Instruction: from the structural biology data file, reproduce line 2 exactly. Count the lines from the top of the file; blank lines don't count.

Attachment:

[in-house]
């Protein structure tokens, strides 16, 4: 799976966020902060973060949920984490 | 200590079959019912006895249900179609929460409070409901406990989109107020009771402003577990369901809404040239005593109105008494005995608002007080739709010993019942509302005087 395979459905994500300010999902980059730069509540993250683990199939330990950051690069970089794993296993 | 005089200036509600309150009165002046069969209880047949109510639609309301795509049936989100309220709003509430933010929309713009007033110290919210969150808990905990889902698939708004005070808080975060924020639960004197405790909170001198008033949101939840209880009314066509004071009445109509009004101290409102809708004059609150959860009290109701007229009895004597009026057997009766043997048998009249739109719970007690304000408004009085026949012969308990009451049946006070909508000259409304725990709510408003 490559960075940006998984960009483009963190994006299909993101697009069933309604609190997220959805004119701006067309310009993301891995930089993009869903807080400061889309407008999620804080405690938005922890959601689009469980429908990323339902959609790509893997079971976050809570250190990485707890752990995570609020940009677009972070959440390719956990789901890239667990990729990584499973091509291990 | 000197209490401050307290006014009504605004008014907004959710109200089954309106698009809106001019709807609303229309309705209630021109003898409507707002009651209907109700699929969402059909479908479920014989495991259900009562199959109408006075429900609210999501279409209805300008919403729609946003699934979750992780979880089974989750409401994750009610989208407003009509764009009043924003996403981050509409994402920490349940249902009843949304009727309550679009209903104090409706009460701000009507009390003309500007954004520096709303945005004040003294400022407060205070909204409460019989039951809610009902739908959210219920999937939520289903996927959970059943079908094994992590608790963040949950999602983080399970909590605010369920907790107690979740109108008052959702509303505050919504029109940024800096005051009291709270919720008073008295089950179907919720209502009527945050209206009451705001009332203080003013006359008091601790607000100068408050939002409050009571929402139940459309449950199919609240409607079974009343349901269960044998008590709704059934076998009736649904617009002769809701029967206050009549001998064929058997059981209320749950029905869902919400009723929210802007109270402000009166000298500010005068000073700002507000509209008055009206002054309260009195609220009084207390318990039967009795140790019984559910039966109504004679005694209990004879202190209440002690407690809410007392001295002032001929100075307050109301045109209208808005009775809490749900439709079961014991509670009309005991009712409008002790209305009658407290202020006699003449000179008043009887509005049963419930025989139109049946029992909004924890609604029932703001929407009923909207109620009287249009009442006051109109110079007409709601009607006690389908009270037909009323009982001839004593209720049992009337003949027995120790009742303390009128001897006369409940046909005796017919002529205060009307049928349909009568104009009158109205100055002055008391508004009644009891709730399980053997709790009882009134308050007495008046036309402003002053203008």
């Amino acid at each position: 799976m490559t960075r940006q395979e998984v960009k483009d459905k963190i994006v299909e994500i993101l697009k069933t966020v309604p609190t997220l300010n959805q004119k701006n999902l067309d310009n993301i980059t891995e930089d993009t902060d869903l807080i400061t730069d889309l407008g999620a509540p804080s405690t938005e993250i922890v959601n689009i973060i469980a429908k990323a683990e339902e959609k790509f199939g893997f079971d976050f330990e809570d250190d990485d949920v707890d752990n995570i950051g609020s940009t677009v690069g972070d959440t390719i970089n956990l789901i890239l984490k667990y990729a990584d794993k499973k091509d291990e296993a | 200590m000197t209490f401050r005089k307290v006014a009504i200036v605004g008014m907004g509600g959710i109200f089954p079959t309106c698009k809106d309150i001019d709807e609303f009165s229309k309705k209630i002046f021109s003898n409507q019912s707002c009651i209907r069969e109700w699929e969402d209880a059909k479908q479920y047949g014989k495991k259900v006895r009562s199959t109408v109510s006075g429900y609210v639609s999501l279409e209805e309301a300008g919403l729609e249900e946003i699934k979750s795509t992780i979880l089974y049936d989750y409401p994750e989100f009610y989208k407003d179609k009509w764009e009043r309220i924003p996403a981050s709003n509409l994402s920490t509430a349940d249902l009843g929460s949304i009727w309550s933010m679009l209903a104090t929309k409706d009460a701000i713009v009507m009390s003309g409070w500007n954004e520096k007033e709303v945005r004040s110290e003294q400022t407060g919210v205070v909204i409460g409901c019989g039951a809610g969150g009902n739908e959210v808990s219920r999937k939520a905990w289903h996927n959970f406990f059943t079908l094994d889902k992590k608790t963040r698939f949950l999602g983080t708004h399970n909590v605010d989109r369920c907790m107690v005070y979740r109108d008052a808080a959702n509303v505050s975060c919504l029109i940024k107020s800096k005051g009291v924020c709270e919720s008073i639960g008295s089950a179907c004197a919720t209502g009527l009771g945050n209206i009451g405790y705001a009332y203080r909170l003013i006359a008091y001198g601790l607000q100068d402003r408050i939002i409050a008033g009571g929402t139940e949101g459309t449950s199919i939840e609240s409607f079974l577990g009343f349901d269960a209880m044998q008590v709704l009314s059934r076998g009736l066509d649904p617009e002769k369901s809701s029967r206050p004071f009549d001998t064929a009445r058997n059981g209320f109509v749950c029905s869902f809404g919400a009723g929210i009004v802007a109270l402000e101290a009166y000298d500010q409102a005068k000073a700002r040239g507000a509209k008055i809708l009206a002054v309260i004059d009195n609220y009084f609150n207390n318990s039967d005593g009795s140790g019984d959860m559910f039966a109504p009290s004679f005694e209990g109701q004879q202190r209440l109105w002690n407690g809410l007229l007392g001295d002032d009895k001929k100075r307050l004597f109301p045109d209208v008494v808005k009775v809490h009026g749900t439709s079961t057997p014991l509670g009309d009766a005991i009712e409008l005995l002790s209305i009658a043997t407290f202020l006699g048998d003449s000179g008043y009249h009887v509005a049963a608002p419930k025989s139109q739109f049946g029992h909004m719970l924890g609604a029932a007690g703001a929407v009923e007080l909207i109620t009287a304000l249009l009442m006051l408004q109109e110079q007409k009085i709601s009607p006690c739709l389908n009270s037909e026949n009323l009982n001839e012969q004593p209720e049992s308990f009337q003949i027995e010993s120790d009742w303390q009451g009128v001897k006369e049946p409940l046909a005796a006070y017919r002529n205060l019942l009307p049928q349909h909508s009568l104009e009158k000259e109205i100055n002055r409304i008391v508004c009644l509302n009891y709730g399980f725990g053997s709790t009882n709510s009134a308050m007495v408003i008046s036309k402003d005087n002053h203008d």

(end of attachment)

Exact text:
């Protein structure tokens, strides 16, 4: 799976966020902060973060949920984490 | 200590079959019912006895249900179609929460409070409901406990989109107020009771402003577990369901809404040239005593109105008494005995608002007080739709010993019942509302005087 395979459905994500300010999902980059730069509540993250683990199939330990950051690069970089794993296993 | 005089200036509600309150009165002046069969209880047949109510639609309301795509049936989100309220709003509430933010929309713009007033110290919210969150808990905990889902698939708004005070808080975060924020639960004197405790909170001198008033949101939840209880009314066509004071009445109509009004101290409102809708004059609150959860009290109701007229009895004597009026057997009766043997048998009249739109719970007690304000408004009085026949012969308990009451049946006070909508000259409304725990709510408003 490559960075940006998984960009483009963190994006299909993101697009069933309604609190997220959805004119701006067309310009993301891995930089993009869903807080400061889309407008999620804080405690938005922890959601689009469980429908990323339902959609790509893997079971976050809570250190990485707890752990995570609020940009677009972070959440390719956990789901890239667990990729990584499973091509291990 | 000197209490401050307290006014009504605004008014907004959710109200089954309106698009809106001019709807609303229309309705209630021109003898409507707002009651209907109700699929969402059909479908479920014989495991259900009562199959109408006075429900609210999501279409209805300008919403729609946003699934979750992780979880089974989750409401994750009610989208407003009509764009009043924003996403981050509409994402920490349940249902009843949304009727309550679009209903104090409706009460701000009507009390003309500007954004520096709303945005004040003294400022407060205070909204409460019989039951809610009902739908959210219920999937939520289903996927959970059943079908094994992590608790963040949950999602983080399970909590605010369920907790107690979740109108008052959702509303505050919504029109940024800096005051009291709270919720008073008295089950179907919720209502009527945050209206009451705001009332203080003013006359008091601790607000100068408050939002409050009571929402139940459309449950199919609240409607079974009343349901269960044998008590709704059934076998009736649904617009002769809701029967206050009549001998064929058997059981209320749950029905869902919400009723929210802007109270402000009166000298500010005068000073700002507000509209008055009206002054309260009195609220009084207390318990039967009795140790019984559910039966109504004679005694209990004879202190209440002690407690809410007392001295002032001929100075307050109301045109209208808005009775809490749900439709079961014991509670009309005991009712409008002790209305009658407290202020006699003449000179008043009887509005049963419930025989139109049946029992909004924890609604029932703001929407009923909207109620009287249009009442006051109109110079007409709601009607006690389908009270037909009323009982001839004593209720049992009337003949027995120790009742303390009128001897006369409940046909005796017919002529205060009307049928349909009568104009009158109205100055002055008391508004009644009891709730399980053997709790009882009134308050007495008046036309402003002053203008």